Then there are folks that say, “but we have Return-to-Field or Shelter-Neuter-Return.” These programs were created with the intent of returning un-owned cats to the community. These are not programs that should return owned cats. Unless the scenario goes something like this: When families can’t access spay/neuter on their own, they become irritated by their cat’s behavior and call the shelter. Since the shelter isn’t taking in cats, families–frustrated and without options–let their unspayed or unneutered cat(s) out. They keep feeding them, but eventually, their cat gets trapped by some community member. The cat looks good (because they are, in fact, owned) and is (finally, after roaming and reproducing) spayed/neutered as part of a TNR program.
But what if the shelter doesn’t have the spay/neuter capacity for RTF or TNR (which is happening)? What happens then? The cat is put back out and the vicious cycle of breeding and unwanted litters continues.
The new metric we should be looking at going forward is Length Until Sterilization (LUS) not Length of Stay (LOS). Unsterilized cats/kittens are common shelters, not already spayed/neutered. Our goal is to reduce the community cat population, it isn’t to reduce intakes at our shelters (that doesn’t tell the whole story).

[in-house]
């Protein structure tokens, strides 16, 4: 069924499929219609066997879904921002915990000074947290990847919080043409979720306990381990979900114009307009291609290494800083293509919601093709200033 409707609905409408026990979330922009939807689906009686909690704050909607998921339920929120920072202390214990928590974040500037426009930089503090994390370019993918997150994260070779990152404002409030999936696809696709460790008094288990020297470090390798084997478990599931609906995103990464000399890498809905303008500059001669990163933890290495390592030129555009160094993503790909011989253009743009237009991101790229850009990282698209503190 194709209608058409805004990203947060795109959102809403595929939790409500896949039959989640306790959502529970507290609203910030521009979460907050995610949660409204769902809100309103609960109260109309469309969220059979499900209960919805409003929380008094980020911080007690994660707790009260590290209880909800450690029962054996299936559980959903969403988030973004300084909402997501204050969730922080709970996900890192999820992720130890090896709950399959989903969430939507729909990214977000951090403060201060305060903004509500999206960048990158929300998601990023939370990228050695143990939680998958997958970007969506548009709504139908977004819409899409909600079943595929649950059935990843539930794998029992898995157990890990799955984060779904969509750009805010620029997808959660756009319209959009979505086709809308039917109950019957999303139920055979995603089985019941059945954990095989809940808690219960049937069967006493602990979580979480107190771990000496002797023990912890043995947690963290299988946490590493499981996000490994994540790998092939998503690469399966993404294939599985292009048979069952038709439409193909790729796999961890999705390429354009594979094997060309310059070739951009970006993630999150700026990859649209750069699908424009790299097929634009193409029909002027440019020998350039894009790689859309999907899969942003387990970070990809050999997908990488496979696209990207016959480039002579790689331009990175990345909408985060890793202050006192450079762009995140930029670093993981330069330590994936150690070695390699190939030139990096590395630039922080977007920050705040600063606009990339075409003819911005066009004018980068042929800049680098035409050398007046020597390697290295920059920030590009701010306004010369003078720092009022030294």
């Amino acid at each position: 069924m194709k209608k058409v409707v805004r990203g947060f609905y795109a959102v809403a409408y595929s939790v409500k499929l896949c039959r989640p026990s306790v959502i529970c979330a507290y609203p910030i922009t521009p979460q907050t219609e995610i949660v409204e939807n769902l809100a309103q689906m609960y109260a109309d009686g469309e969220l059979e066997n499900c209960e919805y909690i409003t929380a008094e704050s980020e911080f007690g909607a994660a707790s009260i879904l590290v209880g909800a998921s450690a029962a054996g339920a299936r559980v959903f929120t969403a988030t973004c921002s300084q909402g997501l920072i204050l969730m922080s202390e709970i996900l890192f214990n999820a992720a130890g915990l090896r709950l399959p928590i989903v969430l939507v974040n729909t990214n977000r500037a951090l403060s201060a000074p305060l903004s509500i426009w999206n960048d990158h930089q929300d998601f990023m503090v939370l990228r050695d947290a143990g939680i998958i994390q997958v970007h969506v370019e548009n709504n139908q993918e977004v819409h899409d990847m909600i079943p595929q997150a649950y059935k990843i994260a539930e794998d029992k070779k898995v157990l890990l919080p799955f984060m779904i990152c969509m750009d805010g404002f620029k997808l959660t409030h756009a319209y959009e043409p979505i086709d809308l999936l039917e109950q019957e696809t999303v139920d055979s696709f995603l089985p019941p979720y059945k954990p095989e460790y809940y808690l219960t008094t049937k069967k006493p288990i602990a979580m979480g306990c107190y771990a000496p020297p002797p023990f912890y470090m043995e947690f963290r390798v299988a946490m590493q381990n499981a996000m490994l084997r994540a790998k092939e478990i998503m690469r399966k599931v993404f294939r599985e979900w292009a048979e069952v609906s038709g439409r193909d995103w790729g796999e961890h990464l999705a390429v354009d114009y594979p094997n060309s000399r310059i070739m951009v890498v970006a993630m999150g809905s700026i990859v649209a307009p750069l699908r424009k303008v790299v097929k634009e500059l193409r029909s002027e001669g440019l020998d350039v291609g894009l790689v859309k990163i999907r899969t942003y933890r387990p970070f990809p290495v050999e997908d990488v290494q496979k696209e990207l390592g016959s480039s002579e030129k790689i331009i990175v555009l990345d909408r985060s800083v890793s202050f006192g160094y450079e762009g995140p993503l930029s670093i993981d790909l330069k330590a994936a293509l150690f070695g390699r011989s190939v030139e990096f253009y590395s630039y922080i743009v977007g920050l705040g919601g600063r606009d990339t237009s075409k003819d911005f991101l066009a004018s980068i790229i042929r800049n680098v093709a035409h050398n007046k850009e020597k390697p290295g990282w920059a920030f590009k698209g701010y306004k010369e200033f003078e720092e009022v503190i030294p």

Let’s Get to The Source of the Problem
Why must we make this process so long and arduous for our cats and guardians? I recommend that we all revisit the Community Cat Pyramid (see our resources here and here for a refresher). At the bottom layer of the pyramid we have the owned cat population. This is where Adam (the unneutered cat) and Eve (the unspayed cat) live. They have loving families who care for them. Their families want to do what is right for the health of their cat, but they are told there is a four to six-month wait, or you need to show proof of low-income. The cost of care at a private veterinarian is almost as much as a mortgage payment and many of them aren’t taking on new clients.